Mastering Cash Flow: The Key to Financial Success

Budgeting. Just the thought of that word can elicit groans and shudders. Yes, there are those out there who love typing every expenditure into their spreadsheets or personal finance software programs, who gleefully save every receipt from every purchase, and who enjoy doing this every day. But for some, the idea of taking the time to create and maintain a full-blown budget can be intimidating.

Anna Prior
Wall Street Journal

The key to financial success is adopting a cash flow plan that will guide your financial decisions on a day to day basis. In addition, understanding and controlling how money flows in and out of your life will free you from financial stress and empower you to achieve your most important life goals. (more…)

Contingency Funds

Ready relief: Contingency funds take the sting out of crises and emergencies

What’s your plan for handling a financial emergency?

A windstorm blows down your fence. Your son needs braces. The refrigerator quits. You lose your job.

We can’t schedule crises, but we can be prepared for them. Having an emergency fund (also called a contingency fund) is the best way to cover big expenses that pop up unexpectedly. Absolutely everyone should keep a nest egg of cash that can be easily tapped when needed.

General wisdom holds that this account should contain between three and six months of your total living expenses. That might seem like a lot of money to tie up in a savings account or short-term CD (certificate of deposit) that yields no interest or a miniscule return, but the tradeoff is easy accessibility.

Without a nest egg you can easily tap in emergencies, you’ll be forced to dip into your investments and possibly incur penalties if you need cash quickly. For example, if you’re younger than 59 1/2 and you pull money from your 401(k) for an emergency expense, you’ll pay taxes on the growth portion of your withdrawal plus a 10 percent penalty. Or you may lose money when you withdraw funds from an investment when the market is down.

If you don’t have an emergency fund in your financial toolbox, I urge you to start one as soon as possible. You can funnel just $50 from each paycheck into a separate savings account to net yourself $1,300 in a year. Using that money to cover a new carburetor is a far better option than charging the repair and paying double-digit interest on a credit card.

If you do ever need to dip into your contingency fund, don’t feel ashamed. Instead, be proud of your thoughtful planning and the security that your foresight has provided. Just don’t neglect to restock your fund once you’re back on your feet.

Replenishing your emergency savings fund should be a priority. You might have to forego a vacation or other non-essentials until the account is back to a level that feels comfortable to you. If you use First Step Cash Management, a system I recommend highly, you’ll be able to see your whole financial picture and feel confident that you’re on the right track to meet all your goals.

Getting A Pro’s Help For Meal Planning and Grocery Shopping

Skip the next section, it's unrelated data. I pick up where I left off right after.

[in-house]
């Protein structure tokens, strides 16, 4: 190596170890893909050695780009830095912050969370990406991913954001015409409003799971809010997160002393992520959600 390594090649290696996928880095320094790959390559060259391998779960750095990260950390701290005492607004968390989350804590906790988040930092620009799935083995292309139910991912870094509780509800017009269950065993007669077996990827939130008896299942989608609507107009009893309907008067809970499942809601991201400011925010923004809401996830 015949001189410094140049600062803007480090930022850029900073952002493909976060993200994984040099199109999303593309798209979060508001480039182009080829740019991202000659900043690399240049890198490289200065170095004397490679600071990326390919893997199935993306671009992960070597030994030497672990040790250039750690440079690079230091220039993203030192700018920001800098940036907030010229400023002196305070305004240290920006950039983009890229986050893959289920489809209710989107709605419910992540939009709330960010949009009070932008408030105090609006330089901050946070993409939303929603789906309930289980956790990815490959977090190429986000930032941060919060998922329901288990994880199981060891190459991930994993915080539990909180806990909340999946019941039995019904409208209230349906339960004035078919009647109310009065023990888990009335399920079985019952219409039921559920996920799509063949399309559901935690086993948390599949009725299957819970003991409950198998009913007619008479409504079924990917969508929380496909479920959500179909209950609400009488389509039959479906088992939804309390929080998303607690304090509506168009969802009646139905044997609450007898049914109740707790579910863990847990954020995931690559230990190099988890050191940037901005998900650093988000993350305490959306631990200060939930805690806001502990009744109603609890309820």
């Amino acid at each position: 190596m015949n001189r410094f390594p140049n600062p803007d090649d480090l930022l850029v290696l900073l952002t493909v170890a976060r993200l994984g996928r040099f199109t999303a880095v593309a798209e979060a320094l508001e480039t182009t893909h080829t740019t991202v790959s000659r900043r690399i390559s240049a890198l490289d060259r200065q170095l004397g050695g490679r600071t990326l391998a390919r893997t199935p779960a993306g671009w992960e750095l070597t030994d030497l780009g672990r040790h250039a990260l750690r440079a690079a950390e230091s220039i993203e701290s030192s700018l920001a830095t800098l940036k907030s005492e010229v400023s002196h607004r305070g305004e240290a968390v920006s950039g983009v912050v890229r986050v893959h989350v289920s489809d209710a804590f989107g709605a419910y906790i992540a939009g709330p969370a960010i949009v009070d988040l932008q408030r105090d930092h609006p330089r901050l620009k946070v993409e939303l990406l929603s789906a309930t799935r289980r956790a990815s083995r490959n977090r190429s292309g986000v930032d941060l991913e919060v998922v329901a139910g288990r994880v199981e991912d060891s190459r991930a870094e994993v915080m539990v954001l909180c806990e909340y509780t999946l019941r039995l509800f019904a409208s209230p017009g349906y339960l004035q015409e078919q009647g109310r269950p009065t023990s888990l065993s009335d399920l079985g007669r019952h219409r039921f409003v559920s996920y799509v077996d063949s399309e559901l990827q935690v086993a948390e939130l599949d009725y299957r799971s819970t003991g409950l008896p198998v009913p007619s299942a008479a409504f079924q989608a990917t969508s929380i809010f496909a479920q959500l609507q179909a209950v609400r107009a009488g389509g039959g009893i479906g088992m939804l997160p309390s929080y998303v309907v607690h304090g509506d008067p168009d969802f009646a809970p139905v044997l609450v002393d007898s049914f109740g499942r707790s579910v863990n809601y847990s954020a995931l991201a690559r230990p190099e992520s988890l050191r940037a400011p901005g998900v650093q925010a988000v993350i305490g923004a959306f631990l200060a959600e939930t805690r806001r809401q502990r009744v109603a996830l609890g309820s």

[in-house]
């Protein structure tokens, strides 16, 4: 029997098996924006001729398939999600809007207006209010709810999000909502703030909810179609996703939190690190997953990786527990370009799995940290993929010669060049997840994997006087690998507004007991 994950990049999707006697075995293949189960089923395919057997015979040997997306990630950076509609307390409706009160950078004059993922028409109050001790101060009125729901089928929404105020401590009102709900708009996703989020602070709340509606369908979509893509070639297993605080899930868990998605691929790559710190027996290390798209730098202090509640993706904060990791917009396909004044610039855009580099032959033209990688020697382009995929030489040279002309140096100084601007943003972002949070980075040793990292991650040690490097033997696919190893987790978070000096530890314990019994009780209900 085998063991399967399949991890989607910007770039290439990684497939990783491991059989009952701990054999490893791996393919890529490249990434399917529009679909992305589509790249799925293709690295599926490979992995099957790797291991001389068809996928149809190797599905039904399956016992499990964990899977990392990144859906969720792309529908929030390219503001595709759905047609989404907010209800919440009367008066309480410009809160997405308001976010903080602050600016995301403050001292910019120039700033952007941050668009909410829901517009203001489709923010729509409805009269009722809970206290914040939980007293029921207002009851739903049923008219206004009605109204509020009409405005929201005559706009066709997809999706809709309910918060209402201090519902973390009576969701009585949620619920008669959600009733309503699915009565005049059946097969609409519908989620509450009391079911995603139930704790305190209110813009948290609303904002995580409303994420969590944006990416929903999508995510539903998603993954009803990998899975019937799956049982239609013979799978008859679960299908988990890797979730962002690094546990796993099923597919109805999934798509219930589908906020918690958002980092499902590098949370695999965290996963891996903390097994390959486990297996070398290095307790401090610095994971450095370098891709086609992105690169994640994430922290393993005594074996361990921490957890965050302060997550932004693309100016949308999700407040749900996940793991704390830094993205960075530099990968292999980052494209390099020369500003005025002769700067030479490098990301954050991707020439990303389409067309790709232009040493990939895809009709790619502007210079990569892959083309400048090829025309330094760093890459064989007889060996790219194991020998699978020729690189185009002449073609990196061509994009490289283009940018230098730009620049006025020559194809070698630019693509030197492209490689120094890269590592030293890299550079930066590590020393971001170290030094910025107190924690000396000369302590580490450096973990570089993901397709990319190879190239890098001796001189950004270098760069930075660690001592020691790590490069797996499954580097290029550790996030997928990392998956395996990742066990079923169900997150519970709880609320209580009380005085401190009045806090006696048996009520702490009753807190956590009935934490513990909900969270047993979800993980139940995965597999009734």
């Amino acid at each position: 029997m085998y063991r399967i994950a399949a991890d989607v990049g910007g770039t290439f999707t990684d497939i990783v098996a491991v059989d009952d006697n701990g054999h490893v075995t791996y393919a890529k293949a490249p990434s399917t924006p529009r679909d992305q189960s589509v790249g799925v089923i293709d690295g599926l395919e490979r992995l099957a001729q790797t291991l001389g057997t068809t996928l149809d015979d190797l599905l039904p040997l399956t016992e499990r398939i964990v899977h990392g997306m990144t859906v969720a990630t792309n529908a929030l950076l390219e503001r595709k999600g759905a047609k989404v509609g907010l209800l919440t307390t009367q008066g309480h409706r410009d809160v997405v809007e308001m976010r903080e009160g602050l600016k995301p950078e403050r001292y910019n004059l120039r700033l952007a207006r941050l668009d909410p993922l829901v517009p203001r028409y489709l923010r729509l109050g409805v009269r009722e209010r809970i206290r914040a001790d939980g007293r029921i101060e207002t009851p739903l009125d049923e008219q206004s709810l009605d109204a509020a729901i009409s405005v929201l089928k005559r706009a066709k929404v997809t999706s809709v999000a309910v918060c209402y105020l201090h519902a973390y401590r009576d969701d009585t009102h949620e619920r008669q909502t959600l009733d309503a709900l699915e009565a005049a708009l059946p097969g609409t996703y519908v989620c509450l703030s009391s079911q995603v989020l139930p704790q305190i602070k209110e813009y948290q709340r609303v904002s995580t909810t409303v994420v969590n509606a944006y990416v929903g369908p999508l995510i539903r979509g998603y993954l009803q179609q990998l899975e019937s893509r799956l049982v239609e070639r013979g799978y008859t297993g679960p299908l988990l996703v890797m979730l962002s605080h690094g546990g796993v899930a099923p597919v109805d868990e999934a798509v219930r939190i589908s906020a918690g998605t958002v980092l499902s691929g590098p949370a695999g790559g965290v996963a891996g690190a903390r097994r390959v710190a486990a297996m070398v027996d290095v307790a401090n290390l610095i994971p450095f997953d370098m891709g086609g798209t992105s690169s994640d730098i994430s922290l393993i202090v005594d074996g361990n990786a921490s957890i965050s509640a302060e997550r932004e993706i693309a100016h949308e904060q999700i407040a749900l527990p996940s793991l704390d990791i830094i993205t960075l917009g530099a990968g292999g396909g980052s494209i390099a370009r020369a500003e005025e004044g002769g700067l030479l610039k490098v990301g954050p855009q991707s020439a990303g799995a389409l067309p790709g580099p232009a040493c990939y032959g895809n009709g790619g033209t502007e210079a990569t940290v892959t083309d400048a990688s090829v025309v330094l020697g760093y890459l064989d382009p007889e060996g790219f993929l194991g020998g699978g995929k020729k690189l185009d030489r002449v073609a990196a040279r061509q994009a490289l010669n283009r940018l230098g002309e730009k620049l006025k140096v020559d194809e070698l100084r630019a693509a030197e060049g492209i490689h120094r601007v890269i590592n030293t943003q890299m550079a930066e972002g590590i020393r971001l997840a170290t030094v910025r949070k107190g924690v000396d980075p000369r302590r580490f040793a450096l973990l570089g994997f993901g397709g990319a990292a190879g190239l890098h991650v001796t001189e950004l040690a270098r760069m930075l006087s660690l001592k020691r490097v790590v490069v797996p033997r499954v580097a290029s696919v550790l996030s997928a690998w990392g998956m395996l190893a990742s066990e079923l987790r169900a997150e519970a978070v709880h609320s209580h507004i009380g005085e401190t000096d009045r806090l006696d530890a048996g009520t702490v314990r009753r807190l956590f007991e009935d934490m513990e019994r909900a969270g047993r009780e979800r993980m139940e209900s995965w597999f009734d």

Now We’re Cooking: How I Got Our Family’s Food Budget
Back on Track and Saved Myself A Lot of Aggravation

Dinners were becoming disasters in my house. After a busy day at work, I’d rush home to throw together a mishmash of entrees in a vain attempt to satisfy everyone’s demands. One daughter insisted on vegetarian food. My husband wanted low-carb fare. My picky 5-year-old wasn’t happy about anything. All too often, I’d throw in the (kitchen) towel and declare that we’d eat out that night.

Everyone was fed, but this wasn’t a good solution. I knew we were overspending on food thanks to the First Step Cash Management program, which showed me what I’d budgeted and what my actual expenses were. And I wanted us to sit down together, at our table, for a home-cooked meal.

I needed help, so I called The Savvy Life’s Melissa Tosetti. Melissa, the author of Living the Savvy Life: The Savvy Woman’s Guide to Smart Spending and Rich Living, is a whiz at helping families and businesses plug financial leaks.

We spoke for an hour about my shopping patterns, cooking habits and the quirks and preferences of our family of five. Then, she helped me create a shopping and cooking plan similar to the one she details in her book. The strategy that Melissa recommended has what she calls a “keystone habit” at its core: One grocery shopping trip a week, ideally on the same day each week.

I know what to buy on that trip because she helped me select 20 meals everyone likes and that I or my husband can easily prepare. Each week, I list five meals on my calendar (one night is for leftovers and another is at a restaurant), take inventory of my pantry and then create a shopping list for the ingredients I need to prepare those entrees.

My plan dovetails nicely with a $2.99 app called Shopping List. It keeps my list on my smartphone and allows me to update as needed. It also groups like items together, so if I’m buying milk, I can easily pick up yogurt and cheese. I love the check-off feature, which gives me a sense of accomplishment and makes sure I don’t miss an important ingredient.

Grocery shopping post-Melissa takes just an hour a week, and I no longer stress about what’s for dinner. I have a plan, and I have all the ingredients I need. Most importantly, I have peace of mind. Since I’ve implemented Melissa’s ideas, we’re eating better, together, and I haven’t once busted our food budget.

Common-Sense Cash-Flow Management Helps You Meet Your Financial Goals

Go With The Flow: Give Up Budgeting Forever And Embrace Cash-Flow Management

The traditional wisdom about smart money management is simple: You must create a budget and spend and save within its confines. It sounds so straightforward, right?

Yet budgeting remains a challenge for most people. Many of us, even those who pay their bills on time and have money in the bank, prefer to do it informally. If you’re one of them, please don’t berate yourself for a lack of discipline. (more…)

One Year In – Transforming My Family’s Cash Flow